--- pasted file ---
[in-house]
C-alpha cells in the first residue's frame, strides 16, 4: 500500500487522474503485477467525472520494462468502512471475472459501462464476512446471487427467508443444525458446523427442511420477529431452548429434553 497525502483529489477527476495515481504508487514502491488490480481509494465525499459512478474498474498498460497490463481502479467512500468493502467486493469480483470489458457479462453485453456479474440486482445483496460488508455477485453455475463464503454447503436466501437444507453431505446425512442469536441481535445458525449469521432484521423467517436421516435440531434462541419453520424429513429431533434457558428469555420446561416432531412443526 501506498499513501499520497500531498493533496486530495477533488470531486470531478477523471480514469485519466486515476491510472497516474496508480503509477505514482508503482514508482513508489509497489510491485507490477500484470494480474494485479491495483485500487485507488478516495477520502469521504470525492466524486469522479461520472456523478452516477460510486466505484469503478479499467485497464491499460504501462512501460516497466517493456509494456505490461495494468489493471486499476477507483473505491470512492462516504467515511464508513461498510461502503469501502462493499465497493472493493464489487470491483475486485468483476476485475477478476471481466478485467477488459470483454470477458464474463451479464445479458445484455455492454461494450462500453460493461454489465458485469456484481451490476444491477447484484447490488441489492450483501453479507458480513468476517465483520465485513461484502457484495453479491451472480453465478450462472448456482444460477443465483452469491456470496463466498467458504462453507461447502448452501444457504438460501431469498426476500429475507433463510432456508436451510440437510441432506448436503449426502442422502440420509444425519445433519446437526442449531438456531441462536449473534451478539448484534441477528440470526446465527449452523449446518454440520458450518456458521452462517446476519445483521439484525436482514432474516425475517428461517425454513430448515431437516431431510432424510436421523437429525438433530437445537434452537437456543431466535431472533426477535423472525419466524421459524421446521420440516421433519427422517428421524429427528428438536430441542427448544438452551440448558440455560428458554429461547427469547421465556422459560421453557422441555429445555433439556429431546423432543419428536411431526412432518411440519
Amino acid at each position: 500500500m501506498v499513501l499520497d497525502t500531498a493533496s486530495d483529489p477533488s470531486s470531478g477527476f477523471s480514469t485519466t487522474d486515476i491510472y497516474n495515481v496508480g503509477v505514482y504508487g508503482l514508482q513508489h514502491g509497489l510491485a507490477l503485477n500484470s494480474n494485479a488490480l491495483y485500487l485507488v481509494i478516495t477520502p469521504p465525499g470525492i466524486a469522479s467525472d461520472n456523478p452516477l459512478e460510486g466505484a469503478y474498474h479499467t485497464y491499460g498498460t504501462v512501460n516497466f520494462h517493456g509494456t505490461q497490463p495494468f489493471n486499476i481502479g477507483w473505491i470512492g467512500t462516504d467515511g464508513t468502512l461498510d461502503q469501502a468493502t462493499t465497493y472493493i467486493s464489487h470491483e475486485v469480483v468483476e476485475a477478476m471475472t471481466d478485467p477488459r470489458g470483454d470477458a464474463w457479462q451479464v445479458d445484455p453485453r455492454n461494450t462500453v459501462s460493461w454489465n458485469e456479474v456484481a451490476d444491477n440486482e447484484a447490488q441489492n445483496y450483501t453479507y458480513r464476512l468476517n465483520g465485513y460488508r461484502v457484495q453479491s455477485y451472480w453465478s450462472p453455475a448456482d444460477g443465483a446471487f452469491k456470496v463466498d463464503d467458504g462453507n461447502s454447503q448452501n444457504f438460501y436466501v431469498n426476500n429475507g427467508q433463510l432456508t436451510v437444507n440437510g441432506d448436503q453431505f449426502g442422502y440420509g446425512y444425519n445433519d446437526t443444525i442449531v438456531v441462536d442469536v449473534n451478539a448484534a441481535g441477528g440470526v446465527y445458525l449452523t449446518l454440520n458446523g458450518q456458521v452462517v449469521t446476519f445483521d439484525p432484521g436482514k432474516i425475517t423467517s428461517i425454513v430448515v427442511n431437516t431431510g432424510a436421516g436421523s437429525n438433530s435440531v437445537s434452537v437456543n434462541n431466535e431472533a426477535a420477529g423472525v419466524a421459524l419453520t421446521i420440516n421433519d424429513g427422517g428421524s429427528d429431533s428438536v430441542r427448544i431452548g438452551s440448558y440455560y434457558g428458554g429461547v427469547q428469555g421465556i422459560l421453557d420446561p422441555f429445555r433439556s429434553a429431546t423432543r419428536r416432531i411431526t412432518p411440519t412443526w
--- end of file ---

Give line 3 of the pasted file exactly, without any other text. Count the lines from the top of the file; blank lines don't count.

Amino acid at each position: 500500500m501506498v499513501l499520497d497525502t500531498a493533496s486530495d483529489p477533488s470531486s470531478g477527476f477523471s480514469t485519466t487522474d486515476i491510472y497516474n495515481v496508480g503509477v505514482y504508487g508503482l514508482q513508489h514502491g509497489l510491485a507490477l503485477n500484470s494480474n494485479a488490480l491495483y485500487l485507488v481509494i478516495t477520502p469521504p465525499g470525492i466524486a469522479s467525472d461520472n456523478p452516477l459512478e460510486g466505484a469503478y474498474h479499467t485497464y491499460g498498460t504501462v512501460n516497466f520494462h517493456g509494456t505490461q497490463p495494468f489493471n486499476i481502479g477507483w473505491i470512492g467512500t462516504d467515511g464508513t468502512l461498510d461502503q469501502a468493502t462493499t465497493y472493493i467486493s464489487h470491483e475486485v469480483v468483476e476485475a477478476m471475472t471481466d478485467p477488459r470489458g470483454d470477458a464474463w457479462q451479464v445479458d445484455p453485453r455492454n461494450t462500453v459501462s460493461w454489465n458485469e456479474v456484481a451490476d444491477n440486482e447484484a447490488q441489492n445483496y450483501t453479507y458480513r464476512l468476517n465483520g465485513y460488508r461484502v457484495q453479491s455477485y451472480w453465478s450462472p453455475a448456482d444460477g443465483a446471487f452469491k456470496v463466498d463464503d467458504g462453507n461447502s454447503q448452501n444457504f438460501y436466501v431469498n426476500n429475507g427467508q433463510l432456508t436451510v437444507n440437510g441432506d448436503q453431505f449426502g442422502y440420509g446425512y444425519n445433519d446437526t443444525i442449531v438456531v441462536d442469536v449473534n451478539a448484534a441481535g441477528g440470526v446465527y445458525l449452523t449446518l454440520n458446523g458450518q456458521v452462517v449469521t446476519f445483521d439484525p432484521g436482514k432474516i425475517t423467517s428461517i425454513v430448515v427442511n431437516t431431510g432424510a436421516g436421523s437429525n438433530s435440531v437445537s434452537v437456543n434462541n431466535e431472533a426477535a420477529g423472525v419466524a421459524l419453520t421446521i420440516n421433519d424429513g427422517g428421524s429427528d429431533s428438536v430441542r427448544i431452548g438452551s440448558y440455560y434457558g428458554g429461547v427469547q428469555g421465556i422459560l421453557d420446561p422441555f429445555r433439556s429434553a429431546t423432543r419428536r416432531i411431526t412432518p411440519t412443526w